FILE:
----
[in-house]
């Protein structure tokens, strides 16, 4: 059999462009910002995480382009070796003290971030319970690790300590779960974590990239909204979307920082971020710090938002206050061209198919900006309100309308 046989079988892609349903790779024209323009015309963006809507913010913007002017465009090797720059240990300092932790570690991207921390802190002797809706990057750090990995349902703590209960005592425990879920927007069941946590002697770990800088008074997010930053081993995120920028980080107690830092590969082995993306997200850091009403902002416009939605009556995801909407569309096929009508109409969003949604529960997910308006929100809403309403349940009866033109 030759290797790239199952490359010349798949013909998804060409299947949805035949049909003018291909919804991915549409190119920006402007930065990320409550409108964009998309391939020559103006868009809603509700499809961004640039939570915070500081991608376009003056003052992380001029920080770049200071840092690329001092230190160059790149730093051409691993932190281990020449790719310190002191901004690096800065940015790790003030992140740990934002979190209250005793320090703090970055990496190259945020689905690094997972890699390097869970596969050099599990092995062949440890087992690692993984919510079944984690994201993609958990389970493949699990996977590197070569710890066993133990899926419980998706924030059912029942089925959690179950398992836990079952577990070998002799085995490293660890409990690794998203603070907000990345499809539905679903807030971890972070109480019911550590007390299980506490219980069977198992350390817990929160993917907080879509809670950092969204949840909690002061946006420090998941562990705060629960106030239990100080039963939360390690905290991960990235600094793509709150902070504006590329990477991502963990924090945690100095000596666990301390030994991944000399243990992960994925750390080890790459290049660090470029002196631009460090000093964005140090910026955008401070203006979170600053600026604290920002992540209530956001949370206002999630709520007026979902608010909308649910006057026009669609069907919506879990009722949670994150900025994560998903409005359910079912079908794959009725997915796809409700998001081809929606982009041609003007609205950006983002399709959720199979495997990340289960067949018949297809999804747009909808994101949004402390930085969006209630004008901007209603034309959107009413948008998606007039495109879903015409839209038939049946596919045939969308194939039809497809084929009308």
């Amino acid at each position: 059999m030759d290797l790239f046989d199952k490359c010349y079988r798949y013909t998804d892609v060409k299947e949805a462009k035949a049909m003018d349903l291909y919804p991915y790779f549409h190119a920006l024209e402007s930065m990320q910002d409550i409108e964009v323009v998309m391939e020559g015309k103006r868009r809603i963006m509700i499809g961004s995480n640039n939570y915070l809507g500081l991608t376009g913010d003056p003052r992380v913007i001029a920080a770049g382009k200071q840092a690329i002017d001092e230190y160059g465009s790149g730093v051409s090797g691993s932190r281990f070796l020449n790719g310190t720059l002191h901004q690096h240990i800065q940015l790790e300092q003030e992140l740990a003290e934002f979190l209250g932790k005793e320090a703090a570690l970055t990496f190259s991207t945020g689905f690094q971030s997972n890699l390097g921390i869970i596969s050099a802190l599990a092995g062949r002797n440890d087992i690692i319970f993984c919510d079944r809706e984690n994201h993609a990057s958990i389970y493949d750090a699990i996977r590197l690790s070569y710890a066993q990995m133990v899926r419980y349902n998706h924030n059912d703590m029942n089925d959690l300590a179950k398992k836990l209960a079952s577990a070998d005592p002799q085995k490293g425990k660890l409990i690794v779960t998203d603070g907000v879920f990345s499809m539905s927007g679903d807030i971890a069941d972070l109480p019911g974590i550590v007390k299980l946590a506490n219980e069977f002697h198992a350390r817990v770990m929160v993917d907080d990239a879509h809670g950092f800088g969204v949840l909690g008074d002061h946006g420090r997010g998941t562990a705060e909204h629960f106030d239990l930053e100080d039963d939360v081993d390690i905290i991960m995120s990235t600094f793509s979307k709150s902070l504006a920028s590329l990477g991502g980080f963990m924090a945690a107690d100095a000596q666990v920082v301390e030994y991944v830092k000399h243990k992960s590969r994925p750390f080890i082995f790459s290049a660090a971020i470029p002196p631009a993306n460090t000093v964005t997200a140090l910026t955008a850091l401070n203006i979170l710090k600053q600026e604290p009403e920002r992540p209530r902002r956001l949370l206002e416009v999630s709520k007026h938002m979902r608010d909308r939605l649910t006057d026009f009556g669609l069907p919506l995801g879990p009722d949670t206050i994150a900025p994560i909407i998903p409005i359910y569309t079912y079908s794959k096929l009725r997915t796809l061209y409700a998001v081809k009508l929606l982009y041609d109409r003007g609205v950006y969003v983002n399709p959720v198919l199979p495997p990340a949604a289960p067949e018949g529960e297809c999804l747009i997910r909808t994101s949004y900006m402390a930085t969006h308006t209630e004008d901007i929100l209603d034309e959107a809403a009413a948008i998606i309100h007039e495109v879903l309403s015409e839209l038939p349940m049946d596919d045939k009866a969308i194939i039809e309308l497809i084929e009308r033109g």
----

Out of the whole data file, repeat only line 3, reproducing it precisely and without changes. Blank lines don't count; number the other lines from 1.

């Amino acid at each position: 059999m030759d290797l790239f046989d199952k490359c010349y079988r798949y013909t998804d892609v060409k299947e949805a462009k035949a049909m003018d349903l291909y919804p991915y790779f549409h190119a920006l024209e402007s930065m990320q910002d409550i409108e964009v323009v998309m391939e020559g015309k103006r868009r809603i963006m509700i499809g961004s995480n640039n939570y915070l809507g500081l991608t376009g913010d003056p003052r992380v913007i001029a920080a770049g382009k200071q840092a690329i002017d001092e230190y160059g465009s790149g730093v051409s090797g691993s932190r281990f070796l020449n790719g310190t720059l002191h901004q690096h240990i800065q940015l790790e300092q003030e992140l740990a003290e934002f979190l209250g932790k005793e320090a703090a570690l970055t990496f190259s991207t945020g689905f690094q971030s997972n890699l390097g921390i869970i596969s050099a802190l599990a092995g062949r002797n440890d087992i690692i319970f993984c919510d079944r809706e984690n994201h993609a990057s958990i389970y493949d750090a699990i996977r590197l690790s070569y710890a066993q990995m133990v899926r419980y349902n998706h924030n059912d703590m029942n089925d959690l300590a179950k398992k836990l209960a079952s577990a070998d005592p002799q085995k490293g425990k660890l409990i690794v779960t998203d603070g907000v879920f990345s499809m539905s927007g679903d807030i971890a069941d972070l109480p019911g974590i550590v007390k299980l946590a506490n219980e069977f002697h198992a350390r817990v770990m929160v993917d907080d990239a879509h809670g950092f800088g969204v949840l909690g008074d002061h946006g420090r997010g998941t562990a705060e909204h629960f106030d239990l930053e100080d039963d939360v081993d390690i905290i991960m995120s990235t600094f793509s979307k709150s902070l504006a920028s590329l990477g991502g980080f963990m924090a945690a107690d100095a000596q666990v920082v301390e030994y991944v830092k000399h243990k992960s590969r994925p750390f080890i082995f790459s290049a660090a971020i470029p002196p631009a993306n460090t000093v964005t997200a140090l910026t955008a850091l401070n203006i979170l710090k600053q600026e604290p009403e920002r992540p209530r902002r956001l949370l206002e416009v999630s709520k007026h938002m979902r608010d909308r939605l649910t006057d026009f009556g669609l069907p919506l995801g879990p009722d949670t206050i994150a900025p994560i909407i998903p409005i359910y569309t079912y079908s794959k096929l009725r997915t796809l061209y409700a998001v081809k009508l929606l982009y041609d109409r003007g609205v950006y969003v983002n399709p959720v198919l199979p495997p990340a949604a289960p067949e018949g529960e297809c999804l747009i997910r909808t994101s949004y900006m402390a930085t969006h308006t209630e004008d901007i929100l209603d034309e959107a809403a009413a948008i998606i309100h007039e495109v879903l309403s015409e839209l038939p349940m049946d596919d045939k009866a969308i194939i039809e309308l497809i084929e009308r033109g």